News » Moving Medical Education in Sub-Saharan Africa Toward a Sustainable Future

Moving Medical Education in Sub-Saharan Africa Toward a Sustainable Future

Sub-Saharan Africa bears 24 percent of the world’s disease burden, but has just three percent of its health workforce. Training — and retaining — physicians on the continent has been an ongoing challenge. Impoverished health systems, the world’s highest prevalence of HIV/AIDS, and the constant lure of emigration take heavy tolls on the graduates of the 160 medical schools in sub- Saharan Africa.

Recently, the National Institutes of Health (NIH) tapped the School of Public Health and Health Services to serve as the coordinating center of its Medical Education Partnership Initiative (MEPI), a $12.5-million, five-year project to increase medical education capacity at 12 participating medical schools in sub-Saharan Africa. Researchers Fitzhugh Mullan, M.D., Murdock Head Professor of Medicine and Health Policy, and Seble Frehywot, M.D., M.H.S.A., assistant professor of Health Policy and of Global Health, will serve as principal investigators on the project. They will assist medical schools from 12 countries in enhancing the quantity, quality, and retention of their graduates.

MEPI emerged from the 2008 reauthorization of the U.S. President’s Emergency Plan for AIDS Relief (PEPFAR), which included a mandate to train 140,000 new health workers in Africa over five years. Through the initiative, the NIH seeks to expand medical education and build health care capacity to combat HIV/AIDS, while also creating a workforce that can address other local health problems across the spectrum of diseases.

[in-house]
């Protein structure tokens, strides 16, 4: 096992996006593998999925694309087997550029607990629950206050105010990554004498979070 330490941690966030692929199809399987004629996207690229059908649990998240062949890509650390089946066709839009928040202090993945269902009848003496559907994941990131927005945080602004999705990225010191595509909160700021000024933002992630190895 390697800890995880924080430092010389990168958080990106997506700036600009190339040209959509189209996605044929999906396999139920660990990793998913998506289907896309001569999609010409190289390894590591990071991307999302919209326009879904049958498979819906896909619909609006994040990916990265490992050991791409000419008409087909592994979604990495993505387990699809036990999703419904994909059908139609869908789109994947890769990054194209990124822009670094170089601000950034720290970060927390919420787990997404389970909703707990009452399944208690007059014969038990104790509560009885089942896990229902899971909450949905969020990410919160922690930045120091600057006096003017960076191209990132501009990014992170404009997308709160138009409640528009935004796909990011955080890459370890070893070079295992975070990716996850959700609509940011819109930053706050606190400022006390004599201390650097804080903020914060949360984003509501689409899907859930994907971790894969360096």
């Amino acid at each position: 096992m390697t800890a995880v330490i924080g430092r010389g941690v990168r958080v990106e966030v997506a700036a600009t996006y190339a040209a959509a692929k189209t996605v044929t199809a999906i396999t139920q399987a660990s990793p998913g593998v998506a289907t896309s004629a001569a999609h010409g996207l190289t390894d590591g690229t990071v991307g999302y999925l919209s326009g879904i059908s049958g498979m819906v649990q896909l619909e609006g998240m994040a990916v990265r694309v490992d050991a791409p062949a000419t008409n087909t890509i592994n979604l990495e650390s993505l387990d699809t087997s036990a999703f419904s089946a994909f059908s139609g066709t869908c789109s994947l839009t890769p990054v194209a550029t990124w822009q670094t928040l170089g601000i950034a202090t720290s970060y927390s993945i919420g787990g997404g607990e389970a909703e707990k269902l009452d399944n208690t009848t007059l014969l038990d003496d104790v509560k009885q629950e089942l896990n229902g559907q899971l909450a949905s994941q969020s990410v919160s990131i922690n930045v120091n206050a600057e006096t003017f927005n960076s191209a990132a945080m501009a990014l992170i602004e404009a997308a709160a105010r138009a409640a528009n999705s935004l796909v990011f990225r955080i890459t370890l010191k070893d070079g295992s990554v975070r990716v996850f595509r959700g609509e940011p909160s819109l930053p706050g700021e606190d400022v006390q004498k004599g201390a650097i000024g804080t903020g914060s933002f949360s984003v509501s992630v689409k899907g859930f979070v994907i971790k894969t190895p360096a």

“It is vital that we develop medical and research capacity in sub-Saharan Africa so that advances can be quickly adapted for local use,” said NIH Director Francis Collins, M.D., Ph.D., when announcing MEPI. “This program will not only strengthen medical education to produce much-needed caregivers, but will also generate well-trained researchers.”

GW will work with the participating medical schools to establish baseline assets and needs. “We want to get a sense of how their educational engines function in terms of the training they offer, numbers of people trained, and where their graduates practice,” explains Mullan.

Following the initial assessments, GW and its local partner, the African Center for Global Health and Social Transformation, led by Francis Omaswa, M.D., will develop technical support plans that address the specific needs of each school. GW will link the schools to resources and expertise to enhance their basic and clinical science teaching.

Communication is an essential aspect of the project. GW will establish an electronic platform to support information sharing, mutual curricular projects, and data collection between the participants. In addition to regular site visits to each school, the GW team will coordinate an annual symposium for the participants.

Despite the challenges presented by the scale of the project, Mullan and Frehywot recognize the enormous potential MEPI offers for both analysis and contribution. “Assisting these institutions is a rare opportunity to conduct educational service and, if we succeed, impact the medical education systems of an entire continent,” Mullan says.